The "Best and the Brightest" go into Finance...but that's a bigger issue. If I can earn $5M/yr (after bonuses) from Goldman or Morgan or whomever, why would I go into teaching?

The problem is FALLING middle class incomes. Teachers have a good union which has kept teacher pay in line with the growth in the economy. The rest of us are lucky if our pay has kept up with inflation. Get the Senate to pass the Buffett Rule.

May. 09 2012 11:51 AM
fuva from Harlemworld

Yes -- raise the pay, regard AND standards.

May. 09 2012 11:49 AM
David from Fredericksburg, VA

@dboy

Re: your "racket" comment. BOTH rackets have the SAME source - undue influence with law makers. Teachers & other public unions provide committed voters & volunteers and Wall Street dirt bags supply massive quantities of money.

May. 09 2012 11:49 AM
john from LI

brian, they really only ran the numbers, to not know that teachers are required to have a masters within 5 years, and additional continuing ed. is to be underinformed.

May. 09 2012 11:48 AM
Paul from New York, NY

Pay more. Demand more. No unions.

All the dumbest kids I graduated with went into teaching. Some smarter ones too, for sure, but teaching was the default profession for the lazy failures of the class that managed to get to college somehow. Did anyone else out there have a much different experience? It's too easy to be a teacher. Make it prestigious make it more lucrative.

May. 09 2012 11:48 AM
Judith

Teachers are not overpaid! After twenty years of living modestly - with many depending on spouse incomes also - they have accumulated a home and assets. That's the American dream isn't it? Why are we tearing them down for it?

May. 09 2012 11:47 AM
Jim B

If one is discussing the budget, I suppose average salary is the appropriate measure, but if the subject is teachers as a group, isn't median salary more illustrative? Also, are administrative salaries included, and if so, doesn't that skew the distribution?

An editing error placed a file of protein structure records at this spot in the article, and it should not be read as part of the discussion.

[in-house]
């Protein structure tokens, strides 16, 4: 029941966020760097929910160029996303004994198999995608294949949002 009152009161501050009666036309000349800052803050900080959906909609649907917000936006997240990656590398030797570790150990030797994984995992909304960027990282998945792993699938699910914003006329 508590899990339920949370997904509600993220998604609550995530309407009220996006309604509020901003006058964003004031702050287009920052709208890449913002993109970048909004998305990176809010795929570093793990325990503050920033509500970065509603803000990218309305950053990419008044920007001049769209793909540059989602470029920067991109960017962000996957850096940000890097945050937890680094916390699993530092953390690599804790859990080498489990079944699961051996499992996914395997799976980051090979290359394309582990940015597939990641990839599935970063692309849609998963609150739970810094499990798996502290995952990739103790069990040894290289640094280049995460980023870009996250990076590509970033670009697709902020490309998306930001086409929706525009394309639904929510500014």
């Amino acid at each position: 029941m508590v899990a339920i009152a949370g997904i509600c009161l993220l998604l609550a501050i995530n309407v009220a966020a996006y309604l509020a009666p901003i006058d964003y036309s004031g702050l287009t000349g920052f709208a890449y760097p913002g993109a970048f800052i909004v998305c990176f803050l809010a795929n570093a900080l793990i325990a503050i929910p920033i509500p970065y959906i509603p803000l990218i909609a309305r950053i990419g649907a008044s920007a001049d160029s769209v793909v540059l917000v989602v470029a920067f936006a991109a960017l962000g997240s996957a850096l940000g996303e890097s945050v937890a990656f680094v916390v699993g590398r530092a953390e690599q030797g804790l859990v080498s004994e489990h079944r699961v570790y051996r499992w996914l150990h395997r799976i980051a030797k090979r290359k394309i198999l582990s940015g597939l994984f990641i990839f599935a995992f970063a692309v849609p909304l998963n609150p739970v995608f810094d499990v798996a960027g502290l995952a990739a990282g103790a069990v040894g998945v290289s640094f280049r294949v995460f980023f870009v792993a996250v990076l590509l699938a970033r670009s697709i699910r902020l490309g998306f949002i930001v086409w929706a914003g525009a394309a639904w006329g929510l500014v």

May. 09 2012 11:47 AM
Judith from Montclair

What is wrong with this country? Why shouldn't the individuals responsible for educating the US population earn a high salary and leave the profession with accumulated assets? Why is there no outrage over celebrity and athlete salaries? This is why we aren't graduating the "best and the brightest." Because of angry lawyers who feel educators earning a living is "a racket." My friends, teachers in NJ, cannot go out socially more than once a week because they earn so little. Teachers are underpaid and under-appreciated, and as long as this is this is status quo, we will keep falling behind China, India, and maybe even emerging market countries. Let's have a discussion about lawyers' $500/hour practices and multi-thousand-dollar retainers.

May. 09 2012 11:46 AM
David from Fredericksburg, VA

The last caller (David) was spot on. MANY teachers are mediocre (or worse) and make an absurd salary for their work.